528 years after he died, Richard III is still making news.
If I may confess: I’m not a Shakespeare scholar. I love Macbeth but I’m not that well versed in Shakespeare’s other work.
However, I couldn’t help but think of Shakespeare last September when archeologists announced the discovery of what they thought was King Richard III’s skeleton beneath a parking lot in Leicester. The skeleton evidently showed signs of scoliosis (he wasn’t a hunchback). Battle wounds, still visible on the skeleton, matched those he was supposed to have suffered in the War of the Roses.
On February 4, 2013 archeologists announced that it was definite – the bones were those of the much maligned king.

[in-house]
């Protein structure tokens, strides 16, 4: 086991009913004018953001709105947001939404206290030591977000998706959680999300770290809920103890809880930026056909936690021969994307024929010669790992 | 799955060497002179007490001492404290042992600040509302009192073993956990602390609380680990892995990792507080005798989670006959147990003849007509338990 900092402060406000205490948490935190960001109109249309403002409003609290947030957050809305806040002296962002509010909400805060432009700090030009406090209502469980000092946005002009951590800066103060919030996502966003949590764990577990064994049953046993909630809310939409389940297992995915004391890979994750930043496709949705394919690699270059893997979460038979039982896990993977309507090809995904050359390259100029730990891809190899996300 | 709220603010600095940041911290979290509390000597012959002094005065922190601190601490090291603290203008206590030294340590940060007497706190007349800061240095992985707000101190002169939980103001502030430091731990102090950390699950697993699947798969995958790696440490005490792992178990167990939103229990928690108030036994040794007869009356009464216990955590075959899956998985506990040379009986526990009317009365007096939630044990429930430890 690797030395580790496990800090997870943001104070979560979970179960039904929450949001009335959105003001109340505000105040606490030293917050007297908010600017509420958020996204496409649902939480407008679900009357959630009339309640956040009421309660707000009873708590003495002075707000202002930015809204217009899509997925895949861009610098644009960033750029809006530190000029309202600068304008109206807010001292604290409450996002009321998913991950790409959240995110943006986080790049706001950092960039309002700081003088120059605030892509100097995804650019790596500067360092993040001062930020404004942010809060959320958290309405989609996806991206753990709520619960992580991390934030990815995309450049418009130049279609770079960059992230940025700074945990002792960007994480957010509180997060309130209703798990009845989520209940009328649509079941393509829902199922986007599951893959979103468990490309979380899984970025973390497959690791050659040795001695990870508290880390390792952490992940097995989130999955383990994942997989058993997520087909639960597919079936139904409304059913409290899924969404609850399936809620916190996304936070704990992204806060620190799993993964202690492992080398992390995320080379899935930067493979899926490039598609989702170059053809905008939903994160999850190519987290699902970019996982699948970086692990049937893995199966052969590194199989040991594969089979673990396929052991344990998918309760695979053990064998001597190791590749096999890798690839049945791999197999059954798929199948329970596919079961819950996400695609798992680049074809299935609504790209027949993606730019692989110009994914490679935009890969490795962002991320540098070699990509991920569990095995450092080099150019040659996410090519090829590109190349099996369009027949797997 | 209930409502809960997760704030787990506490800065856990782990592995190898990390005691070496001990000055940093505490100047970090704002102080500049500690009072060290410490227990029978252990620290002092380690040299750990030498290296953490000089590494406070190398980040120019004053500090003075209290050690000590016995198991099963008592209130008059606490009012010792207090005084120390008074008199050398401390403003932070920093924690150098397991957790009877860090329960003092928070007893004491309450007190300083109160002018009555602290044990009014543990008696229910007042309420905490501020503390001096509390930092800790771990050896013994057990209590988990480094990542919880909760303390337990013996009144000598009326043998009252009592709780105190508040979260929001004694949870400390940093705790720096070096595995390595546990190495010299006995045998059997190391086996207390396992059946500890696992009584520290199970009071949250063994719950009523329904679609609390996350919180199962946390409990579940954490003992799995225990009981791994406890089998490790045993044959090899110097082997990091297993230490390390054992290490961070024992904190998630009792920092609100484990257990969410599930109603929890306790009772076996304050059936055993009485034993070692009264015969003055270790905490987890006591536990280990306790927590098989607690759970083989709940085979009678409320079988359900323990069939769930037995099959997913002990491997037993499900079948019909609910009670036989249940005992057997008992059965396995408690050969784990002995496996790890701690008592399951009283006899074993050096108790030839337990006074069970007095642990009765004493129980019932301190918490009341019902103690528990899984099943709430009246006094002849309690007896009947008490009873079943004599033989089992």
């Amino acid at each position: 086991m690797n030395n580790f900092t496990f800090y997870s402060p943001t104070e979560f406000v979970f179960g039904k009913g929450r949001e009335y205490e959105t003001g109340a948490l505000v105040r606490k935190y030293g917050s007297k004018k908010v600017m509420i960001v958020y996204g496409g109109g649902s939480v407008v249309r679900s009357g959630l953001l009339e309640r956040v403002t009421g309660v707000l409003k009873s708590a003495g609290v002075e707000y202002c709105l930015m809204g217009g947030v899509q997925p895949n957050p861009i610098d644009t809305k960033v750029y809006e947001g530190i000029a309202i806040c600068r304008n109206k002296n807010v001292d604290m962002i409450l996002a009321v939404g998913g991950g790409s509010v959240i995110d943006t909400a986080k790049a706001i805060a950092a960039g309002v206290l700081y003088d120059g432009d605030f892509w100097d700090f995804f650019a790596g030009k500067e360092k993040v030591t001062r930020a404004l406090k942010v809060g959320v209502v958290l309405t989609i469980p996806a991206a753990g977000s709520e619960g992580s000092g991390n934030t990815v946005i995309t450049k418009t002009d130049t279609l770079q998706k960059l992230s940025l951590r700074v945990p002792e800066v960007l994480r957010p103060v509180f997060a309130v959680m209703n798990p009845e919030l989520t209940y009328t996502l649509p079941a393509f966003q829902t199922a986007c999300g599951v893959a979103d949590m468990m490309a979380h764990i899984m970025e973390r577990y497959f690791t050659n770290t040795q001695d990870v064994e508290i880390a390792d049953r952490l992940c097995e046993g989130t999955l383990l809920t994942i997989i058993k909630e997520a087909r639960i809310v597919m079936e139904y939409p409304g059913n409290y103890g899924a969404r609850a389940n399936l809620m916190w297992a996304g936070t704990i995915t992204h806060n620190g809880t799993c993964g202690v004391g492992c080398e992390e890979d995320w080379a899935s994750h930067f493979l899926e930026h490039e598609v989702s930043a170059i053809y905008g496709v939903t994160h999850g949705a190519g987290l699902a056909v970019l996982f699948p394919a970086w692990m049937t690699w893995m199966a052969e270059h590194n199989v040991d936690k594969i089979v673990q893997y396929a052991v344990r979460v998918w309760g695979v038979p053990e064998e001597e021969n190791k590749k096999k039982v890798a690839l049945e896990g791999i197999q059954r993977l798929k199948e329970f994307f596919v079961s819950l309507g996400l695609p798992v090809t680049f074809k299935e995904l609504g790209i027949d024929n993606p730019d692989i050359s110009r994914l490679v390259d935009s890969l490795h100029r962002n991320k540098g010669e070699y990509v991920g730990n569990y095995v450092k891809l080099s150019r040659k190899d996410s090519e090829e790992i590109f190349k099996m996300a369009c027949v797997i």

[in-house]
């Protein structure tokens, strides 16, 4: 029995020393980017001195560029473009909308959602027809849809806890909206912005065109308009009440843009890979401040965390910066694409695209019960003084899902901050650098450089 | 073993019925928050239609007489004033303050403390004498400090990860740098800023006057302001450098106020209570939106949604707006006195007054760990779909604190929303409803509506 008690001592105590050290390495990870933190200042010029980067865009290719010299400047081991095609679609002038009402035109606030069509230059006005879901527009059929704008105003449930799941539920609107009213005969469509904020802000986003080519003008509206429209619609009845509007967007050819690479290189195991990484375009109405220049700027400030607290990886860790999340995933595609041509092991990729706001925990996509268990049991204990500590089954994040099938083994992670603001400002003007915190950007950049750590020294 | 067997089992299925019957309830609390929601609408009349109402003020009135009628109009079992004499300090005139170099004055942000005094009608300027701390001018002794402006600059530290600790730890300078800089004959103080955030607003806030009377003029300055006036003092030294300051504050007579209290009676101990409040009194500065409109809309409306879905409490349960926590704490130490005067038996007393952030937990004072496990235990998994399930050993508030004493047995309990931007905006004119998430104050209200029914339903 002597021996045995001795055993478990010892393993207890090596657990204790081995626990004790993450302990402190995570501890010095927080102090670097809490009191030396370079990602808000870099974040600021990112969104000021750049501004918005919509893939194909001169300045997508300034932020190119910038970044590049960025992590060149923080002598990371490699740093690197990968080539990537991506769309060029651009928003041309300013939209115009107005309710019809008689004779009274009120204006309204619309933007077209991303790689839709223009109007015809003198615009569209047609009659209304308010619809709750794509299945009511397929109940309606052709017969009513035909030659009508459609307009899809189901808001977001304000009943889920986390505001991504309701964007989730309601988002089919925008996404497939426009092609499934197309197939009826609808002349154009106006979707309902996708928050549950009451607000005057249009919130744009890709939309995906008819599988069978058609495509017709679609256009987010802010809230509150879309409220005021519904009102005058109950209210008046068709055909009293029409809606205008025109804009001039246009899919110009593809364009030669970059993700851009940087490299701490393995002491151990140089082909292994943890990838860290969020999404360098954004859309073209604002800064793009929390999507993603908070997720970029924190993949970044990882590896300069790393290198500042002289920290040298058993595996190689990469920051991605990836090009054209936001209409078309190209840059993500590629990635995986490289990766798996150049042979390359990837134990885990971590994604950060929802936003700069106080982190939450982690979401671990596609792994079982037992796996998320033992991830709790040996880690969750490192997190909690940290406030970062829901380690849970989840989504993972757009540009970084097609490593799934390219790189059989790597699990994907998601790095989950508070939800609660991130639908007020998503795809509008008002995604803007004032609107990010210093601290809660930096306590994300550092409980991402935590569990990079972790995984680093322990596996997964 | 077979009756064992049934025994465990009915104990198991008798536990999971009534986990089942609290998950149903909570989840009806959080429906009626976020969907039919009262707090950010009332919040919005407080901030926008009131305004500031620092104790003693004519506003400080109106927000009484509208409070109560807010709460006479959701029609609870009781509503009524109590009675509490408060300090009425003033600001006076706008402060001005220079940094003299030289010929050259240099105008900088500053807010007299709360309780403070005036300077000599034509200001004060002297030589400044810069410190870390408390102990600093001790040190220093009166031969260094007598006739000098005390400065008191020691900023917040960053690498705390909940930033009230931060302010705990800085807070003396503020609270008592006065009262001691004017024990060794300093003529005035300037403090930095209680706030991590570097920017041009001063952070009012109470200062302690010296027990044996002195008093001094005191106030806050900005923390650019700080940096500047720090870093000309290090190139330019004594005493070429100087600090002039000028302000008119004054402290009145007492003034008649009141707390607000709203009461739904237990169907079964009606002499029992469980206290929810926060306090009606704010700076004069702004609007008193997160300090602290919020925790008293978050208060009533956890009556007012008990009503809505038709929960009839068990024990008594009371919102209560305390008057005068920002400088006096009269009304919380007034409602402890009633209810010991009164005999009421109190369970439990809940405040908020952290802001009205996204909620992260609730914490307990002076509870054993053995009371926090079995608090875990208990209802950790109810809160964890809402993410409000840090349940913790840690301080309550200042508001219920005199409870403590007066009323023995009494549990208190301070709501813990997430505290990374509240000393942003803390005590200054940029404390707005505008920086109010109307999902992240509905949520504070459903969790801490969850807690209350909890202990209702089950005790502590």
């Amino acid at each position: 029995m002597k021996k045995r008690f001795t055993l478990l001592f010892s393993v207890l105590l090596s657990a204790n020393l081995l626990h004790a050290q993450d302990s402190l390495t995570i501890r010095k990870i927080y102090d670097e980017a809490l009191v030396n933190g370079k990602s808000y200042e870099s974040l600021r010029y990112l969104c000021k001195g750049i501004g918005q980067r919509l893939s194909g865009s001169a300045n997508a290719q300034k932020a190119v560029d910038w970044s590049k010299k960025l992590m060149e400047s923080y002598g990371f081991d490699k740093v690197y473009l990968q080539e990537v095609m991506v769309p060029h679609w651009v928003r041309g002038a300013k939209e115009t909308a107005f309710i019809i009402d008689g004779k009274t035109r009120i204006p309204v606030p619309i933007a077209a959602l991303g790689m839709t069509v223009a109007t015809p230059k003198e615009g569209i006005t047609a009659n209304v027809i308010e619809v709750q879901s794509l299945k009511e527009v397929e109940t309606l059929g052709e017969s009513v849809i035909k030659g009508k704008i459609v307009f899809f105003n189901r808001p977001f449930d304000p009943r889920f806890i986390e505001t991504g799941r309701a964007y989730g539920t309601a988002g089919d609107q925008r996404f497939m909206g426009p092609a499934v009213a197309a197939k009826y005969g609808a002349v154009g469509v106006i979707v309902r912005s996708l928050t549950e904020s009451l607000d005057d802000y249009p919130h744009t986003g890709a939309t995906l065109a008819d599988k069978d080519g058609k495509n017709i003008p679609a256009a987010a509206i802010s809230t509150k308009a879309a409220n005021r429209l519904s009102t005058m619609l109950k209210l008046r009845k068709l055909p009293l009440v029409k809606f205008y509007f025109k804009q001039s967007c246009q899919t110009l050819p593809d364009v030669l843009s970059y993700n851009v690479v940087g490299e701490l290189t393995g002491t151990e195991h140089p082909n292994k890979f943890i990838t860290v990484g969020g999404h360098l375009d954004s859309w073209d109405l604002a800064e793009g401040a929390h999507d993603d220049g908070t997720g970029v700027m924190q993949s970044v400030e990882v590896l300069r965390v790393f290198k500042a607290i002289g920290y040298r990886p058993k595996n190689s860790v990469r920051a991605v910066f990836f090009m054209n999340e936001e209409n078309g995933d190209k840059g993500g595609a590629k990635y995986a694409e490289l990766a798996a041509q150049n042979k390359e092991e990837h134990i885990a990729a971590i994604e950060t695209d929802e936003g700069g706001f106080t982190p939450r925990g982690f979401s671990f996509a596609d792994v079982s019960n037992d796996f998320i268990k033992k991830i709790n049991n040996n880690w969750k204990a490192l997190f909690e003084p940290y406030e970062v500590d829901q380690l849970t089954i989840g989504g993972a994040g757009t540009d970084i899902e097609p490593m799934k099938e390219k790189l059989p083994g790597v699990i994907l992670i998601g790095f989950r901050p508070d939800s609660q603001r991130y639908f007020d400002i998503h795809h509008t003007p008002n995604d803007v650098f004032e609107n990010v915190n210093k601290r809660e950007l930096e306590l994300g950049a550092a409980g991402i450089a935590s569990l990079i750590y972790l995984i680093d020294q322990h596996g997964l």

Richard III, if you remember your history, was supposed to have been responsible for the deaths of the two princes locked up in the Tower of London. In 1674, during renovations to the White Tower, skeletons of two children were found beneath the staircase. In 1933, their graves in Westminster were opened and tests indicated that they were of the right age to have been the lost princes.
I couldn’t help but wonder if Richard III was feeling a little exposed at the moment. Then, my mind immediately sequed to Shakespeare’s play, Richard III. Two quotes seem particularly apt:
“Now is the winter of our discontent.” and “So wise so young, they say, do never live long.”
You know what I think is even more fascinating than finding Richard III’s skeleton? The man died in 1485. He’s 528 years old and he’s still making news.
What’s your favorite time in history?
Are you a Shakespeare buff?